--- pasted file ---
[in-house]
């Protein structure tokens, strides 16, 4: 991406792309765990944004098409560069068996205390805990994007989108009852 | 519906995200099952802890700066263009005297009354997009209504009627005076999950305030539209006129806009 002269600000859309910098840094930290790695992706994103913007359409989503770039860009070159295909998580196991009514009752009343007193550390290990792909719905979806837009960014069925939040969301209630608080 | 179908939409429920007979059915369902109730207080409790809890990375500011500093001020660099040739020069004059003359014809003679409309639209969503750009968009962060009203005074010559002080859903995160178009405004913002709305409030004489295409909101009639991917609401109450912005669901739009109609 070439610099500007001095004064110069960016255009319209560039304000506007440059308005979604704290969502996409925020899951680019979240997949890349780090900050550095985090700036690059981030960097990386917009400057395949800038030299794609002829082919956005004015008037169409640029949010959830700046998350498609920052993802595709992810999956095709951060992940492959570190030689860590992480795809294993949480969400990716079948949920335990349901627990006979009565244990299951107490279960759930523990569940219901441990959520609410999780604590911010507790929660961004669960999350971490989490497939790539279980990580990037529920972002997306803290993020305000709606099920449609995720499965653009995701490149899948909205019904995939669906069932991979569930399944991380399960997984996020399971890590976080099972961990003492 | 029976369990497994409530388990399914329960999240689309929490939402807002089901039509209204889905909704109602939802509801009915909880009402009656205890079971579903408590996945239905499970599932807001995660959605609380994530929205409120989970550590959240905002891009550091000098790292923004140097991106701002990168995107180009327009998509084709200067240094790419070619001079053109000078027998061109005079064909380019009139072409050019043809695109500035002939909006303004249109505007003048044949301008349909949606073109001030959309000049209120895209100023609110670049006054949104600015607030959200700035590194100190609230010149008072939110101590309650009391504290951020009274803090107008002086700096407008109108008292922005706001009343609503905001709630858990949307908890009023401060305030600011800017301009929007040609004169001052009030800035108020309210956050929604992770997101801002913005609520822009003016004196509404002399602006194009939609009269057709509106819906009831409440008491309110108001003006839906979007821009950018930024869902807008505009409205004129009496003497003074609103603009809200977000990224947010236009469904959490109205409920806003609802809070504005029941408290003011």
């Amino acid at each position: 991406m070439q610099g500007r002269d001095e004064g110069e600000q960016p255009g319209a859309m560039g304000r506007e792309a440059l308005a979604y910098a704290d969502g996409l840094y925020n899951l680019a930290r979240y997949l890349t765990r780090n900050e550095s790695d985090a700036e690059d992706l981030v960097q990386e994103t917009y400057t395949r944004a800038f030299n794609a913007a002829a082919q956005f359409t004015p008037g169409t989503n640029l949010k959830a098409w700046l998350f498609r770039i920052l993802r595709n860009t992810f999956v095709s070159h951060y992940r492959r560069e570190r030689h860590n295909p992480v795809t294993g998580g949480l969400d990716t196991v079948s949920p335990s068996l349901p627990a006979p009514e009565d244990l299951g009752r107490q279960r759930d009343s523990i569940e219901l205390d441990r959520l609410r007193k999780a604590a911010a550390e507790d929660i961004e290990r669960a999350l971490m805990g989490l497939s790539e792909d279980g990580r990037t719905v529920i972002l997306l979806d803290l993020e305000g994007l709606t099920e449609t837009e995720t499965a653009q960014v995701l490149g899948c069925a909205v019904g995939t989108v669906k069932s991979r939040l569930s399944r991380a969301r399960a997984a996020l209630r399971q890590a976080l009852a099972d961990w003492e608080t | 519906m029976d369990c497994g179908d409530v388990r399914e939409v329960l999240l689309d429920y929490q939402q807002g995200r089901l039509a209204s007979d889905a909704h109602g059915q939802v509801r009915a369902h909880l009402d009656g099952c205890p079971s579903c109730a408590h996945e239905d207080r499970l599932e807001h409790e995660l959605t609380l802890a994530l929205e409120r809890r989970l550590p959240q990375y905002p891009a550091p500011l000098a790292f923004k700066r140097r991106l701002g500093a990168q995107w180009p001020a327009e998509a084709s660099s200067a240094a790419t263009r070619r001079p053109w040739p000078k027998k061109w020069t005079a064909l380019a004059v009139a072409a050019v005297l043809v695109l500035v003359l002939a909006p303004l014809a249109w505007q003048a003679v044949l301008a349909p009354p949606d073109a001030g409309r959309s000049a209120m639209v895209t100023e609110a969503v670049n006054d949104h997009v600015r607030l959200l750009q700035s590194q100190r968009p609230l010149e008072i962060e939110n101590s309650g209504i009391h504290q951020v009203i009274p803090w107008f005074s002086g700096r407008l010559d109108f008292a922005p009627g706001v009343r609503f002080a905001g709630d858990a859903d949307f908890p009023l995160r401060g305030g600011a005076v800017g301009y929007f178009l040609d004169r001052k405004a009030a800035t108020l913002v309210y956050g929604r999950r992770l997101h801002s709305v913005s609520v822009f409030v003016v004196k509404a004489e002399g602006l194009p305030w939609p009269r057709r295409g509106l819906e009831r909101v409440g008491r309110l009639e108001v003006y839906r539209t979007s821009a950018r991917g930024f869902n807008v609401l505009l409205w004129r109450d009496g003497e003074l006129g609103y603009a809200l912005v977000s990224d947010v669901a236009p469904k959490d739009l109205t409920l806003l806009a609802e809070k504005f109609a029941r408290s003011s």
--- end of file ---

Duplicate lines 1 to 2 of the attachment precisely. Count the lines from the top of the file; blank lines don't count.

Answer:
[in-house]
């Protein structure tokens, strides 16, 4: 991406792309765990944004098409560069068996205390805990994007989108009852 | 519906995200099952802890700066263009005297009354997009209504009627005076999950305030539209006129806009 002269600000859309910098840094930290790695992706994103913007359409989503770039860009070159295909998580196991009514009752009343007193550390290990792909719905979806837009960014069925939040969301209630608080 | 179908939409429920007979059915369902109730207080409790809890990375500011500093001020660099040739020069004059003359014809003679409309639209969503750009968009962060009203005074010559002080859903995160178009405004913002709305409030004489295409909101009639991917609401109450912005669901739009109609 070439610099500007001095004064110069960016255009319209560039304000506007440059308005979604704290969502996409925020899951680019979240997949890349780090900050550095985090700036690059981030960097990386917009400057395949800038030299794609002829082919956005004015008037169409640029949010959830700046998350498609920052993802595709992810999956095709951060992940492959570190030689860590992480795809294993949480969400990716079948949920335990349901627990006979009565244990299951107490279960759930523990569940219901441990959520609410999780604590911010507790929660961004669960999350971490989490497939790539279980990580990037529920972002997306803290993020305000709606099920449609995720499965653009995701490149899948909205019904995939669906069932991979569930399944991380399960997984996020399971890590976080099972961990003492 | 029976369990497994409530388990399914329960999240689309929490939402807002089901039509209204889905909704109602939802509801009915909880009402009656205890079971579903408590996945239905499970599932807001995660959605609380994530929205409120989970550590959240905002891009550091000098790292923004140097991106701002990168995107180009327009998509084709200067240094790419070619001079053109000078027998061109005079064909380019009139072409050019043809695109500035002939909006303004249109505007003048044949301008349909949606073109001030959309000049209120895209100023609110670049006054949104600015607030959200700035590194100190609230010149008072939110101590309650009391504290951020009274803090107008002086700096407008109108008292922005706001009343609503905001709630858990949307908890009023401060305030600011800017301009929007040609004169001052009030800035108020309210956050929604992770997101801002913005609520822009003016004196509404002399602006194009939609009269057709509106819906009831409440008491309110108001003006839906979007821009950018930024869902807008505009409205004129009496003497003074609103603009809200977000990224947010236009469904959490109205409920806003609802809070504005029941408290003011």